There’s a lot to be said for leaving your money where it is, but sometimes you should take the risk and invest.
Unfortunately, some people make these decisions based on fear-based thinking that leads them to do something inadvisable with their money. In this article are five things that might lead you think it’s time to put your assets somewhere else:
1) You’re afraid of volatility 2) Your portfolio looks like Swiss cheese 3) The market has been going up since 2008 4) It seems too good to be true 5) Volatility causes anxiety
The “zero zip, zilch, nada meaning” is a phrase that has been used for years. However, it may lead you to think something else. Here are 5 things that may lead you to believe that it’s not what it seems.
The majority of affiliate things you’d sell are likely $50-$100, and you’d be fortunate if you made a 5% commission from Amazon because of it.
That implies you’ll need to sell 1,000-2,000 things every month to make a respectable living. On that front, you’ve got your job cut out for you…
Let’s take a look at that tree service scenario once again…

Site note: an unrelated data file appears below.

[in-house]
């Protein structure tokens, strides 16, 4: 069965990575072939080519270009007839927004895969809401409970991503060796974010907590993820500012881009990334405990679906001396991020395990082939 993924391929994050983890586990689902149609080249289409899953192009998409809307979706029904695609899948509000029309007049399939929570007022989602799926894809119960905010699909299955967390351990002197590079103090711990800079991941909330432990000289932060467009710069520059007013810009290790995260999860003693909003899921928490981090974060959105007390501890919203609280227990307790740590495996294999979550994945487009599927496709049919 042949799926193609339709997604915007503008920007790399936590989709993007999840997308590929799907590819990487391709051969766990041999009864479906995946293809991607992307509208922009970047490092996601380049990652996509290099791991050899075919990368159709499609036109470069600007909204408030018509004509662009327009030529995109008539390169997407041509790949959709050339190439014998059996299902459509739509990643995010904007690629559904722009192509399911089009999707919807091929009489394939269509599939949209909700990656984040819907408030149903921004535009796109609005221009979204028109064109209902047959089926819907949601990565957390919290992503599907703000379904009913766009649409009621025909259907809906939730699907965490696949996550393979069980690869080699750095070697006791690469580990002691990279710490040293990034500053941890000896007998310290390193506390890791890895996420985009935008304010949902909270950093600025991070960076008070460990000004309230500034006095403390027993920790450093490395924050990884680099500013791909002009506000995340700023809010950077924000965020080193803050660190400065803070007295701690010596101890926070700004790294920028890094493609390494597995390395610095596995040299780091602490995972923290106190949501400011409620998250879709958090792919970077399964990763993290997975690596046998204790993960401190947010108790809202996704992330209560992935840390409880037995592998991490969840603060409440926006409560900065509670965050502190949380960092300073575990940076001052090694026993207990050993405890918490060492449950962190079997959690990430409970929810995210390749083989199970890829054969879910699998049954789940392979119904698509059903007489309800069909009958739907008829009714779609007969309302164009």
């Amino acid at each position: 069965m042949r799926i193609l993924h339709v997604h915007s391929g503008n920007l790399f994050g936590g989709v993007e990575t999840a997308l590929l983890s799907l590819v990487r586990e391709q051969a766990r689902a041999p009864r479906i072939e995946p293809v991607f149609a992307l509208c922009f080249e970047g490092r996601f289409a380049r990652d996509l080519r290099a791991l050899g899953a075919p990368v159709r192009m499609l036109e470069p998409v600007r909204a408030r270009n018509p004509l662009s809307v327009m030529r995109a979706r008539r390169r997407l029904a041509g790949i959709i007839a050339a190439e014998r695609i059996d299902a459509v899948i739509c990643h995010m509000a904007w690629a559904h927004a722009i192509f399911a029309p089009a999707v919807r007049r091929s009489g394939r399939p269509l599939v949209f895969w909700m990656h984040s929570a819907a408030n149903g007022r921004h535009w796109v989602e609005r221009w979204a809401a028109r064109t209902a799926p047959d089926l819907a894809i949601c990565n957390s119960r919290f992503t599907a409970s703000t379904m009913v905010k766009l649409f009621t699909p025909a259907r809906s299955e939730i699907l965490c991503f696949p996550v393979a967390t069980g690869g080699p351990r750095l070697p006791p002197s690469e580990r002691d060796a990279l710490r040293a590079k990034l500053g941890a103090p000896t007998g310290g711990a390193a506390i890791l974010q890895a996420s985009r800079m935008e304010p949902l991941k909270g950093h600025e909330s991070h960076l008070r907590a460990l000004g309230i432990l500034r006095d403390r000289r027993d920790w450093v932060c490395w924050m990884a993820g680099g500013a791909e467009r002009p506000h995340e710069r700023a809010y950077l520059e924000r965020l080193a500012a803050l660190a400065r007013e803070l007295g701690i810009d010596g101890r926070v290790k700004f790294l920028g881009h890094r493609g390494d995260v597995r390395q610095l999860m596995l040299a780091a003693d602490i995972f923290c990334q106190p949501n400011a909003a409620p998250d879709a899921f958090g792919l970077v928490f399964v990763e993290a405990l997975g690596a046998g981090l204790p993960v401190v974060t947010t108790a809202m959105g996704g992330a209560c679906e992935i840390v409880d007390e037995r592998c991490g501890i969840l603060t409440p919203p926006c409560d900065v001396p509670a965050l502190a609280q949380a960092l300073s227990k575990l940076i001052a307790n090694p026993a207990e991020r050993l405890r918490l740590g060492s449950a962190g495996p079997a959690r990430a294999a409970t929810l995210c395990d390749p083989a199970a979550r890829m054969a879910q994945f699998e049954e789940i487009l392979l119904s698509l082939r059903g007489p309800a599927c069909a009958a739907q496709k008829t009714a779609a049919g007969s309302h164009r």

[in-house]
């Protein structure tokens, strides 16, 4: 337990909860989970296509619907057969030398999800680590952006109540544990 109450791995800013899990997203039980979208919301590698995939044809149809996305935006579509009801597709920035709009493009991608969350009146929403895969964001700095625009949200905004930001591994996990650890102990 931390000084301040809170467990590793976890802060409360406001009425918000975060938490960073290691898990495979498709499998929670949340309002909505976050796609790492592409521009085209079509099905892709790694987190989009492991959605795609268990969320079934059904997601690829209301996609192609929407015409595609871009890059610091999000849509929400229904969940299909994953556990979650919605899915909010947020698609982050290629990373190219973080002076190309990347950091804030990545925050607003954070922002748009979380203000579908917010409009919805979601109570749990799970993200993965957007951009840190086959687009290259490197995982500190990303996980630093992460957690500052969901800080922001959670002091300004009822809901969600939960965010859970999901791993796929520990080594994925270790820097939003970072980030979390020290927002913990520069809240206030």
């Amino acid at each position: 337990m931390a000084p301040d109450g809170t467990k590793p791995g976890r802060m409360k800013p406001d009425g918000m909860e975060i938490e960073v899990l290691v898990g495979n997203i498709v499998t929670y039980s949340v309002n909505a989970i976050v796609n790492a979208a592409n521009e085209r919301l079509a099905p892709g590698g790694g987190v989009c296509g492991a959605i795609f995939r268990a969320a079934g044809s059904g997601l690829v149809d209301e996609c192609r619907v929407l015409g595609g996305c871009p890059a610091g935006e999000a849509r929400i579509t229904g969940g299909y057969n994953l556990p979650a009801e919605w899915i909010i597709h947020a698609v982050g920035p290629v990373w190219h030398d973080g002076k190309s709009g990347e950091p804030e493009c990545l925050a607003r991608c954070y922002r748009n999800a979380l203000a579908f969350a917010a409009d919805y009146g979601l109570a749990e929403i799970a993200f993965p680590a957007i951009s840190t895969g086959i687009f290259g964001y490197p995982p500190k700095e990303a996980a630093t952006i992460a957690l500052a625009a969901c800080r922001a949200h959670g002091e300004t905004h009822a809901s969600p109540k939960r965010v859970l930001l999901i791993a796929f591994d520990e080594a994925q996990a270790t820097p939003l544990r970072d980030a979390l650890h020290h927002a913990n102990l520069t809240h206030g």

The usual tree service work costs between $500 and $2,000, and most contractors are known to pay out between 10 and 20 percent of the total bill as referral fees.
Now it’s time to do some arithmetic…
Let’s imagine you develop and rank one of these sites in a local region with minimal competition, and your site ranks first on page one after three months.
Let’s imagine that in the worst-case situation, you only get 10 calls.
Let’s imagine Covid has a particularly bad year for the tree service man and his family, and he can only pay you 10%.
On the low end of the scale, it implies that just one of these sites may bring in $500 every month. Let’s imagine you make ten of these items… You’re looking at a monthly income of $5,000, and you’re producing less than a tenth of the traffic that affiliate marketing would need!
Does it seem too wonderful to be true…?
Zip Nada Zilch: 5 Things That May Lead You To Think It’s… is a blog that shares the latest information on scams and fraud. The “zilch trustpilot” is a scammer who posts fake reviews for products to make them seem more popular than they are.
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